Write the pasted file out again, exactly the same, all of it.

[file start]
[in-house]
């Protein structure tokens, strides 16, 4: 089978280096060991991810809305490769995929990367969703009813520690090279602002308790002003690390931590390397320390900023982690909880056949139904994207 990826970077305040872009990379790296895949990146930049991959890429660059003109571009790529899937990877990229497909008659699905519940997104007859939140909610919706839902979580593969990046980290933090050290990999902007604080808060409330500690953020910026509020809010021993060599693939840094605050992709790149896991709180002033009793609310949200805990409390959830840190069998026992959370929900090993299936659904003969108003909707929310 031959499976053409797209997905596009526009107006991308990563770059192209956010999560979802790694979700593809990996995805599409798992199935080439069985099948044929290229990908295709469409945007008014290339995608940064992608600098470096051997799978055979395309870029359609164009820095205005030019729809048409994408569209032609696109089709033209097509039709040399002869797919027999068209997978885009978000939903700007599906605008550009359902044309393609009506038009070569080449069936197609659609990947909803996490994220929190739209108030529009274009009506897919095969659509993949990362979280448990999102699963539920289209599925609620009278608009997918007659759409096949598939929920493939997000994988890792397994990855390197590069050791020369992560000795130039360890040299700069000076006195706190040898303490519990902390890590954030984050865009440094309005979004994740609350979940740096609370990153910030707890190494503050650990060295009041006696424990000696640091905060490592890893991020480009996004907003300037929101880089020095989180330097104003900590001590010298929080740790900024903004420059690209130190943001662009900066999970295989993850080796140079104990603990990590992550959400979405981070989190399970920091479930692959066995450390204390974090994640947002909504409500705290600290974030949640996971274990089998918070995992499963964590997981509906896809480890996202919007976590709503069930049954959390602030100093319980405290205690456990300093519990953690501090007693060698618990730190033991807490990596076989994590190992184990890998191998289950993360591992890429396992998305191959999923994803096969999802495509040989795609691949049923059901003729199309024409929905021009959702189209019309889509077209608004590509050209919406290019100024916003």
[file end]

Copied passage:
[in-house]
């Protein structure tokens, strides 16, 4: 089978280096060991991810809305490769995929990367969703009813520690090279602002308790002003690390931590390397320390900023982690909880056949139904994207 990826970077305040872009990379790296895949990146930049991959890429660059003109571009790529899937990877990229497909008659699905519940997104007859939140909610919706839902979580593969990046980290933090050290990999902007604080808060409330500690953020910026509020809010021993060599693939840094605050992709790149896991709180002033009793609310949200805990409390959830840190069998026992959370929900090993299936659904003969108003909707929310 031959499976053409797209997905596009526009107006991308990563770059192209956010999560979802790694979700593809990996995805599409798992199935080439069985099948044929290229990908295709469409945007008014290339995608940064992608600098470096051997799978055979395309870029359609164009820095205005030019729809048409994408569209032609696109089709033209097509039709040399002869797919027999068209997978885009978000939903700007599906605008550009359902044309393609009506038009070569080449069936197609659609990947909803996490994220929190739209108030529009274009009506897919095969659509993949990362979280448990999102699963539920289209599925609620009278608009997918007659759409096949598939929920493939997000994988890792397994990855390197590069050791020369992560000795130039360890040299700069000076006195706190040898303490519990902390890590954030984050865009440094309005979004994740609350979940740096609370990153910030707890190494503050650990060295009041006696424990000696640091905060490592890893991020480009996004907003300037929101880089020095989180330097104003900590001590010298929080740790900024903004420059690209130190943001662009900066999970295989993850080796140079104990603990990590992550959400979405981070989190399970920091479930692959066995450390204390974090994640947002909504409500705290600290974030949640996971274990089998918070995992499963964590997981509906896809480890996202919007976590709503069930049954959390602030100093319980405290205690456990300093519990953690501090007693060698618990730190033991807490990596076989994590190992184990890998191998289950993360591992890429396992998305191959999923994803096969999802495509040989795609691949049923059901003729199309024409929905021009959702189209019309889509077209608004590509050209919406290019100024916003």